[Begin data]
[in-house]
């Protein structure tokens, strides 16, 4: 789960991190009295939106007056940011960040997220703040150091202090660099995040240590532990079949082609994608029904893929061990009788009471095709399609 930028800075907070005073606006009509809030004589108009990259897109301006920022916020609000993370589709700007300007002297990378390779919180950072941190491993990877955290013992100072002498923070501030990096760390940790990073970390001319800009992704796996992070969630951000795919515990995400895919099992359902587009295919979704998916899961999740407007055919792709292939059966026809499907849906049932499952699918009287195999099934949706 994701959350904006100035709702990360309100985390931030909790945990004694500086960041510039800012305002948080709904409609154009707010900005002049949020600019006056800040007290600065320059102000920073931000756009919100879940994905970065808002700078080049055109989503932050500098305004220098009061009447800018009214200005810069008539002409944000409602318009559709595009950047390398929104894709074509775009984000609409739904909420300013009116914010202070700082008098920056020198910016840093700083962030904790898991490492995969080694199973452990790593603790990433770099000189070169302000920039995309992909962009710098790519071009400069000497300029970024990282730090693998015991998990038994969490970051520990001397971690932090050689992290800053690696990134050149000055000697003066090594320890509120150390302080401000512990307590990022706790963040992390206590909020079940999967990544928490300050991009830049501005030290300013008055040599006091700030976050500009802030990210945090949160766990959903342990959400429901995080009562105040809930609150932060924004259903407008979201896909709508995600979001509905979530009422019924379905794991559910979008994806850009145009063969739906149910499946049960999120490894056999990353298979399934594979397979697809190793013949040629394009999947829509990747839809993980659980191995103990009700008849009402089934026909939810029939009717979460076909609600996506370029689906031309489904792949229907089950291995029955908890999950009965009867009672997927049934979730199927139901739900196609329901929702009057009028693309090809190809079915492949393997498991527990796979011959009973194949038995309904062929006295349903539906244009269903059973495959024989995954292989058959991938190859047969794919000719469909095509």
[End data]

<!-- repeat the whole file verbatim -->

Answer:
[in-house]
């Protein structure tokens, strides 16, 4: 789960991190009295939106007056940011960040997220703040150091202090660099995040240590532990079949082609994608029904893929061990009788009471095709399609 930028800075907070005073606006009509809030004589108009990259897109301006920022916020609000993370589709700007300007002297990378390779919180950072941190491993990877955290013992100072002498923070501030990096760390940790990073970390001319800009992704796996992070969630951000795919515990995400895919099992359902587009295919979704998916899961999740407007055919792709292939059966026809499907849906049932499952699918009287195999099934949706 994701959350904006100035709702990360309100985390931030909790945990004694500086960041510039800012305002948080709904409609154009707010900005002049949020600019006056800040007290600065320059102000920073931000756009919100879940994905970065808002700078080049055109989503932050500098305004220098009061009447800018009214200005810069008539002409944000409602318009559709595009950047390398929104894709074509775009984000609409739904909420300013009116914010202070700082008098920056020198910016840093700083962030904790898991490492995969080694199973452990790593603790990433770099000189070169302000920039995309992909962009710098790519071009400069000497300029970024990282730090693998015991998990038994969490970051520990001397971690932090050689992290800053690696990134050149000055000697003066090594320890509120150390302080401000512990307590990022706790963040992390206590909020079940999967990544928490300050991009830049501005030290300013008055040599006091700030976050500009802030990210945090949160766990959903342990959400429901995080009562105040809930609150932060924004259903407008979201896909709508995600979001509905979530009422019924379905794991559910979008994806850009145009063969739906149910499946049960999120490894056999990353298979399934594979397979697809190793013949040629394009999947829509990747839809993980659980191995103990009700008849009402089934026909939810029939009717979460076909609600996506370029689906031309489904792949229907089950291995029955908890999950009965009867009672997927049934979730199927139901739900196609329901929702009057009028693309090809190809079915492949393997498991527990796979011959009973194949038995309904062929006295349903539906244009269903059973495959024989995954292989058959991938190859047969794919000719469909095509």